Midas’ Sofa

He had the Midas Touch; a disgruntled taste for love and glory equaled only by a disproportionate ego who lived in the shadows of his ever-mutant cyclothymic alter-ego. Some days, I used to say he was a friend of mine; others, just an acquaintance. Despotic, upon hearing those two different notions come out of my lips, he’d argue that I hardly knew him at all. An occasional drink, a muttered hello, a constant goodbye… When he became instantly famous, he gradually grew apart from the rest of us: Mere mortals unable to whistle a hit tune right out of the blue. We were hard-headed, insisting on traditional blues played by good musicians. His first two songs set the charts on fire. Pop tunes spiced up by the arranger, a guy who sank his teeth in the industry when he was barely a toddler, a chap obsessed with anthems, recorders and video games. Midas, who had trouble tuning a guitar, admired the pomposity of anthems and spent countless lovely nights trapped on elaborate video games. Together, keyboardist and whistler, they recorded twenty tunes. They made history (little history, that is), and like flash in the pan, without stopping to consider “who had the looks and who had the brains,” they vanished into the aftermath of “let’s make lots of money.” During the period that followed, Midas diverted his silver into real estate. The arranger got side-tracked to a Buddhist monastery in Nepal. We, his former band mates… We kept playing the blues… an occasional drink, a muttered hello and a distant goodbye. The initial Midas Band. One day, recruiting people he could trust, he offered me a job refurbishing old properties to be immediately resold, squeaky clean, to couples in their 30s with an idea to procreate. One kid. Max two. Midas made a fortune with that space conceived for two and a half. A passing visitor, better than a couple of noisy brats. A couple of wives; none of them friends of acquaintances of mine. Rehabs in and out. The doctors and the girls, they both managed to clean his pockets with devoted fruition. He was the one who had the two boys. OMG. Yes, today, half-sober, visibly limping, he came to see me, and chat with the boys, arguing he was sleeping at his folks’. An occasional tea, a muttered goodbye. Not this time. Solitude and disenchantment operate miracles. Talkative, he went on and on… -Don’t tell me you’re gonna start singing us Neil Sedaka. “Happy birthday sweet 16”?… No, “I miss the hungry years.” Funny, in my mind, I was listening to Carole King croaking from then on, yeah, “when you’re down and troubled, and you need a helping hand…” On the front page news, the fist hit me hard in the lower belly. I only knew it was my fault. Or maybe not. Midas was found dead, hanging from the ceiling of his father’s workshop. Next door.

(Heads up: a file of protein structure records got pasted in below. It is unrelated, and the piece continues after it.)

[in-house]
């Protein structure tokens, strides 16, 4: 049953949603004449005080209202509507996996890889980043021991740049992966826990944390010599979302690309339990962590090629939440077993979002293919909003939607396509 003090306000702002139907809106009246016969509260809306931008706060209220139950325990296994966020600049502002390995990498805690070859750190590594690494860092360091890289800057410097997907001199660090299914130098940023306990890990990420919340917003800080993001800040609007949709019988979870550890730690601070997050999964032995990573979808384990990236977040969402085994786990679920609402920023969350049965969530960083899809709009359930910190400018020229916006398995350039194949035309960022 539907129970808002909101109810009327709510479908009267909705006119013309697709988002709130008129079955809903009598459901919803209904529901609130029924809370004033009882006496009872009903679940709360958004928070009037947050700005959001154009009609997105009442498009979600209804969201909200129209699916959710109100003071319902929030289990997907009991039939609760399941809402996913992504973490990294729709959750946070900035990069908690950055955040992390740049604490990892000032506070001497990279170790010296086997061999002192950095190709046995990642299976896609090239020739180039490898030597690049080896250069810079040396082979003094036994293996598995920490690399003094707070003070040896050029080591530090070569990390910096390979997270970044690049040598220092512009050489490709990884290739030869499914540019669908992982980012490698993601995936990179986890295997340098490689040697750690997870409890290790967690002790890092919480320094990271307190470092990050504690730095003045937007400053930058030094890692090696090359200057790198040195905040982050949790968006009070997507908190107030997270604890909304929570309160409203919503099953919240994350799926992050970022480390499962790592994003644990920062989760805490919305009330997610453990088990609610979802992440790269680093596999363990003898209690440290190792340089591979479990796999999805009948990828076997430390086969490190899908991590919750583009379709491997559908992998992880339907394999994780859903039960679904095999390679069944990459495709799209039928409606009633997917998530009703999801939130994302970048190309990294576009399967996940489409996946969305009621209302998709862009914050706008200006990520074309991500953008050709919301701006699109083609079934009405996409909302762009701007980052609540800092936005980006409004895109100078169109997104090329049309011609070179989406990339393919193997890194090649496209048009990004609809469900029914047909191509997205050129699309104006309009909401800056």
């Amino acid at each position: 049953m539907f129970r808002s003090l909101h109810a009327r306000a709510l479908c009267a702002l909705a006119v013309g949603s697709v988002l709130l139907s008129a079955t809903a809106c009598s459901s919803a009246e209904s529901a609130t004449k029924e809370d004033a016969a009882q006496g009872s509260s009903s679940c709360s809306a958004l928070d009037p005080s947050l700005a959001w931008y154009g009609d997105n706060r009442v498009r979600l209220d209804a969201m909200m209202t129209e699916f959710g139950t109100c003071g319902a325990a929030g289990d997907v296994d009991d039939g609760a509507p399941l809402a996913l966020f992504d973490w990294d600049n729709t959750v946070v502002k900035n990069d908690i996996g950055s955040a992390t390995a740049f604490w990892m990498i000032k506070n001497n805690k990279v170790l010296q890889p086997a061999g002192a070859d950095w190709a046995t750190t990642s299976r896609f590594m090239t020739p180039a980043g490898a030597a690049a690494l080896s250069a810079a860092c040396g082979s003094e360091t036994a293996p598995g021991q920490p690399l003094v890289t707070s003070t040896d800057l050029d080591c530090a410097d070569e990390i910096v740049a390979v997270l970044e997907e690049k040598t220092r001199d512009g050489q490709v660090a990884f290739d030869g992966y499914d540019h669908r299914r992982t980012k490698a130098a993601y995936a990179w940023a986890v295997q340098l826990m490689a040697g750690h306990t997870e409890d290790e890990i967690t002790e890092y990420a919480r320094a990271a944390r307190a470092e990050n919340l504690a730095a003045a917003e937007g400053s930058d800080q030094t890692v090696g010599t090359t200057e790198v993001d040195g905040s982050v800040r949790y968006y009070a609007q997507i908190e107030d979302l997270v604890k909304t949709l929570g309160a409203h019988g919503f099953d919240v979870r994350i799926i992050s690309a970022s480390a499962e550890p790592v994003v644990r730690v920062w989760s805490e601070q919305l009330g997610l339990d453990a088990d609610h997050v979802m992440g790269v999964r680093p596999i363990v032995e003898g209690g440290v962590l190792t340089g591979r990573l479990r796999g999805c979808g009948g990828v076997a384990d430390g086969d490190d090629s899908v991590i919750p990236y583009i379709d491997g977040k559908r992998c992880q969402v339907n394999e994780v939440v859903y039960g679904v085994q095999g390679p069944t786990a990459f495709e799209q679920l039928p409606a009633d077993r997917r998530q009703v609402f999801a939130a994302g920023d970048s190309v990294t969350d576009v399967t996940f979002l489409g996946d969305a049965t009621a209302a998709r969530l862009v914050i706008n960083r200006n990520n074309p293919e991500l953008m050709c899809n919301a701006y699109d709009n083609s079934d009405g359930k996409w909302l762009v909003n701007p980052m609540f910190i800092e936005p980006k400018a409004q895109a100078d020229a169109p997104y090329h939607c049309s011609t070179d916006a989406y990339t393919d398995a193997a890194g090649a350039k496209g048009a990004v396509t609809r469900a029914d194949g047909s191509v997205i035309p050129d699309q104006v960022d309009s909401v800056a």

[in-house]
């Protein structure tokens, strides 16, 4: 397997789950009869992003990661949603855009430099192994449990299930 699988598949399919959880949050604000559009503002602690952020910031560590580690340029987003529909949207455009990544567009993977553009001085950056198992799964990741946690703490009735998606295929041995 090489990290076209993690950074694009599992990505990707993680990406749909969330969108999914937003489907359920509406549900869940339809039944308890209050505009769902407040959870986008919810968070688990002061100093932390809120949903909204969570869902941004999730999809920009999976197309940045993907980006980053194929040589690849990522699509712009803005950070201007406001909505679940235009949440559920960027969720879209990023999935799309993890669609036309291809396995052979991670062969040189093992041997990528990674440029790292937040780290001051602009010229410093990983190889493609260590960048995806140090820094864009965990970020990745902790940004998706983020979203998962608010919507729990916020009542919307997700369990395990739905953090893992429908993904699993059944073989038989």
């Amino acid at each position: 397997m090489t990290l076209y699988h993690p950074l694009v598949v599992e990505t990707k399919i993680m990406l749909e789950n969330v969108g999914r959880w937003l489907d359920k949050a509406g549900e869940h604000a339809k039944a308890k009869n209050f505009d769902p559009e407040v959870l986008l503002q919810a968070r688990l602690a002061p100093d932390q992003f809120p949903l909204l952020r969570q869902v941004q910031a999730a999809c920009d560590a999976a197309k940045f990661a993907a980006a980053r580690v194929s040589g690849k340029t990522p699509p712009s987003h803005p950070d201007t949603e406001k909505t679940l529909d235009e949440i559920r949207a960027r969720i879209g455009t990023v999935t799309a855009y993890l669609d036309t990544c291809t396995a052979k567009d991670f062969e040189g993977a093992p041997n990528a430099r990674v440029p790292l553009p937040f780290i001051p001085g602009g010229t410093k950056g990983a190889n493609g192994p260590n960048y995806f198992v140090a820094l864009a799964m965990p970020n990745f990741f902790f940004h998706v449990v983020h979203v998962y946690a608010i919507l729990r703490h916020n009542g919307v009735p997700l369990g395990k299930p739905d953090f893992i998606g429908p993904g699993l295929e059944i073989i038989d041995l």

P.S. On his will, surprise. Big surprise. The pop singer left most of his money to us, the members of his vibrant, seminal Rock Star garage band. And he explained why in his concise fashion: “Those chaps are the best people I met in my entire life. With them, the whole ritual was easy: An occasional drink, a muttered hello and a constant goodbye. Sorry, I have to go.” Sitting on his golden sofa, I felt his gold, silver and copper turning into dust… while his whistle lingered on.

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